Decision on 48-hour cease-fire shatters political consensus

Politicians from Left, Right and Center slammed the cease-fire decision.

August 1, 2006 01:03
2 minute read.


Dear Reader,
As you can imagine, more people are reading The Jerusalem Post than ever before. Nevertheless, traditional business models are no longer sustainable and high-quality publications, like ours, are being forced to look for new ways to keep going. Unlike many other news organizations, we have not put up a paywall. We want to keep our journalism open and accessible and be able to keep providing you with news and analysis from the frontlines of Israel, the Middle East and the Jewish World.

As one of our loyal readers, we ask you to be our partner.

For $5 a month you will receive access to the following:

  • A user experience almost completely free of ads
  • Access to our Premium Section
  • Content from the award-winning Jerusalem Report and our monthly magazine to learn Hebrew - Ivrit
  • A brand new ePaper featuring the daily newspaper as it appears in print in Israel

Help us grow and continue telling Israel’s story to the world.

Thank you,

Ronit Hasin-Hochman, CEO, Jerusalem Post Group
Yaakov Katz, Editor-in-Chief


The decision of US Secretary of State Condoleezza Rice and Prime Minister Ehud Olmert to impose a 48-hour cease-fire on the Israel Air Force ended a month-long period of national consensus in which no Jewish politician was openly critical of the government's steps during the operations in the North and South. Politicians from Left, Right and Center slammed the cease-fire decision and warned it would strengthen Hizbullah at the expense of the beleaguered residents of the North. Even cabinet ministers criticized the move and accused Olmert of overstepping his bounds by making the decision without consulting the security cabinet. "Condoleezza Rice succeeded in doing what no one else did before: stopping a completely justified operation that unified the people of Israel," Agriculture Minister Shalom Simhon said. "I don't think that the American secretary of state has a mandate to decide what house is more important - a house in Kafr Kana or Kiryat Shmona." Simhon, who lives in the northern community of Even Menahem, said there was a Hizbullah outpost opposite his moshav and that Olmert should not end the operation until Hizbullah was dismantled. Although the cease-fire was set for only 48 hours, Simhon said he was concerned that a demand for another 48 hours would follow and that Hizbullah leader Hassan Nasrallah would continue to hold his fire until the IDF was forced to end its operations. "We have lived under this threat for 25 years and this time of national consensus was the right time to end the threat," Simhon said. "I hope international pressure will not stop the IDF from finishing its work. We look like a third world country with no power." National Union-National Religious Party leader Benny Elon warned that if the operations end prematurely, "it would be a surrender with no accomplishments." "The US doesn't need a loser as an ally," Elon said. "It needs an ally that can keep its promise and defeat terror. If Olmert doesn't keep up the fight, the entire accomplishment of unifying the people will be lost in a strategic failure, and Olmert will be remembered as an unprecedented loser who harmed Israel's strength in the world." Elon's NU-NRP colleague Effi Eitam told Defense Minister Amir Peretz in a meeting on Monday that a large ground operation could allow the IDF to occupy southern Lebanon up to the Litani River within 72 hours and achieve a necessary victory. Likud MK Yuval Steinitz said Israel was being held to a double-standard by the US. "Israel should not accept different rules from those of America in Afghanistan and Russia in Chechnya, which didn't limit their air operations against terrorists even after civilian deaths," Steinitz said. But Meretz leader Yossi Beilin said the cease-fire was inevitable after 57 civilians were killed in Kafr Kana. He said the IAF had already succeeded in hitting the main targets in Lebanon and that not firing for 48 hours would do no harm. "Even if all of Israel's arguments are correct, it was the IDF that unwittingly caused this damage and we cannot ignore it," Beilin said. "We had to do something. A 48-hour cease-fire is the right gesture to show that we are not blind to the suffering of others and we recognize the realities of the international community. The cease-fire could be the ladder needed for both sides to come down and reach an agreement."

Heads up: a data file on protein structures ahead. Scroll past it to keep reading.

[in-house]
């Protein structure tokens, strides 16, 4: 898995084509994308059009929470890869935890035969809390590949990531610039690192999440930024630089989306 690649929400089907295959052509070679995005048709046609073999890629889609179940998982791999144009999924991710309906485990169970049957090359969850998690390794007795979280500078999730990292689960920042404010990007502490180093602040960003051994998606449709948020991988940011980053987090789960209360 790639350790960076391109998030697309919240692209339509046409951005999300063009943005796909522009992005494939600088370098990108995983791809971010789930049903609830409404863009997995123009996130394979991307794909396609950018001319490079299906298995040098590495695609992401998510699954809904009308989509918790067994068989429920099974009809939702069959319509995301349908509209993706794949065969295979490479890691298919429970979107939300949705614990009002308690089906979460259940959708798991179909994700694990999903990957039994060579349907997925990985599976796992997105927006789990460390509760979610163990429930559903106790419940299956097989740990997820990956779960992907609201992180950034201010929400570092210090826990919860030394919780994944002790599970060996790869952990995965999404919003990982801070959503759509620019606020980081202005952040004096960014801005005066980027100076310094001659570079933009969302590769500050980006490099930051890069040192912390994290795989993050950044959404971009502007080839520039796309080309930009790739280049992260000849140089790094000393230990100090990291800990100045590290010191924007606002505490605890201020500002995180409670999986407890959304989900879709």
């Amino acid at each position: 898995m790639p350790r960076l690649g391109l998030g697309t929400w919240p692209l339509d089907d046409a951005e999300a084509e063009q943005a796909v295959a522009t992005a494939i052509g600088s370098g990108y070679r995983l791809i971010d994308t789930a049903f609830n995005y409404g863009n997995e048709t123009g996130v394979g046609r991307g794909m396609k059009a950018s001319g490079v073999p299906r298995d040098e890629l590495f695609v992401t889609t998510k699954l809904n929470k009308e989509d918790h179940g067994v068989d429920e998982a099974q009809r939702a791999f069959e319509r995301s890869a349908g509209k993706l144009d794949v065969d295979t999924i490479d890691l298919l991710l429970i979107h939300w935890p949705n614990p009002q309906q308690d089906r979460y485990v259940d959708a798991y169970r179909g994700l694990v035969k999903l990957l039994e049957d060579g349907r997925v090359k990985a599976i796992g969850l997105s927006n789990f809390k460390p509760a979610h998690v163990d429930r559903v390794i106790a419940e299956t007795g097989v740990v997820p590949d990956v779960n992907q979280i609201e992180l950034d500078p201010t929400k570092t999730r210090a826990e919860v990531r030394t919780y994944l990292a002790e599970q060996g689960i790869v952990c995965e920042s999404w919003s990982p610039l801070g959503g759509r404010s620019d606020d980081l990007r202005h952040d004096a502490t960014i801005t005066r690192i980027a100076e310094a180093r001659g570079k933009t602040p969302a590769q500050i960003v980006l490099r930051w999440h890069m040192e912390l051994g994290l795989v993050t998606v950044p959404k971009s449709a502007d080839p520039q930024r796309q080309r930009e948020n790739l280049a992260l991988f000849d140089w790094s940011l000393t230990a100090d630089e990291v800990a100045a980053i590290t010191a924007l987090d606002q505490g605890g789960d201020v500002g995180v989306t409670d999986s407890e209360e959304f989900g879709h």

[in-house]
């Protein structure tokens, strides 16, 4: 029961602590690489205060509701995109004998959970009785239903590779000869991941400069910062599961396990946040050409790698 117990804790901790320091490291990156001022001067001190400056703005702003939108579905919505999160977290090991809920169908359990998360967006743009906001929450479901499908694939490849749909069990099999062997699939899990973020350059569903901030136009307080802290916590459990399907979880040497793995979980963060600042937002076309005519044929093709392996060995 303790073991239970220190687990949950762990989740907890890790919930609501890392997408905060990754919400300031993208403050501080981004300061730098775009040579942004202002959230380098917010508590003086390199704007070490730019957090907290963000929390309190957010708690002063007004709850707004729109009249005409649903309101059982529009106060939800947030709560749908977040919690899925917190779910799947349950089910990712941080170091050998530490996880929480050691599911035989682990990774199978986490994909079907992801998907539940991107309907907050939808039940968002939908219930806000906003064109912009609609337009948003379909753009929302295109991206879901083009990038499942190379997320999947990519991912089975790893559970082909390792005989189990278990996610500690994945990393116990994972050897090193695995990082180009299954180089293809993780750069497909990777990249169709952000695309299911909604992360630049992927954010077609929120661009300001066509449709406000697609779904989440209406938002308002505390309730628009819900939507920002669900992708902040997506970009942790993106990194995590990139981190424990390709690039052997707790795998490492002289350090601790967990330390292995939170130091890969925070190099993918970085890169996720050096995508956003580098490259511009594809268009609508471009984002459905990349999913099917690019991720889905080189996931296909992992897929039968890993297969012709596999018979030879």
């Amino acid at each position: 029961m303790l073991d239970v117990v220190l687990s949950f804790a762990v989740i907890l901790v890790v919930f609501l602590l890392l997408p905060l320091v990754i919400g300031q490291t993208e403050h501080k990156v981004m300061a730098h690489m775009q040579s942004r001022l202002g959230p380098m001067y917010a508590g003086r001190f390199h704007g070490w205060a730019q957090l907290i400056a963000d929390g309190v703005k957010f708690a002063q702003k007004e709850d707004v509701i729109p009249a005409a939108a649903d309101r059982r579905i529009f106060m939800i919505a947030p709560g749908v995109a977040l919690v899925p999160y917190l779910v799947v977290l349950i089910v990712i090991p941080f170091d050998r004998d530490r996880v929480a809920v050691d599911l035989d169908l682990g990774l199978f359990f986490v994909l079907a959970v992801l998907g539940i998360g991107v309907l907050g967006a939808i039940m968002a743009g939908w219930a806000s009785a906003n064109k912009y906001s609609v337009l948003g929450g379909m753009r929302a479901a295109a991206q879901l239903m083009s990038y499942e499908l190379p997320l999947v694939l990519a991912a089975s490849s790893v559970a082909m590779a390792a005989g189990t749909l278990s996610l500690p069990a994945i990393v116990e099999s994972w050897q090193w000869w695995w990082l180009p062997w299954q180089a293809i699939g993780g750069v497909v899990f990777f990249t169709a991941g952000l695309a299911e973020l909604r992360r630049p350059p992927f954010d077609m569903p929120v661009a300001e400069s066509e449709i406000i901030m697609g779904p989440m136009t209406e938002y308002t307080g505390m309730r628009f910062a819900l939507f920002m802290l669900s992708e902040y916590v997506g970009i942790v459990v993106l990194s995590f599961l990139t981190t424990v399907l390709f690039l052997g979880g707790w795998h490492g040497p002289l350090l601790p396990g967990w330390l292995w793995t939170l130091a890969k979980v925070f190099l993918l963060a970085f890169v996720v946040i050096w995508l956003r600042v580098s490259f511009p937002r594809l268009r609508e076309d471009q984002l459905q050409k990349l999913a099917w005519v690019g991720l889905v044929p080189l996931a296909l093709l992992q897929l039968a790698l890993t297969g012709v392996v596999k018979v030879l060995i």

Join Jerusalem Post Premium Plus now for just $5 and upgrade your experience with an ads-free website and exclusive content. Click here>>

Related Content

Jisr az-Zarq
April 3, 2014
Residents of Jisr az-Zarqa beckon Israel Trail hikers to enjoy their town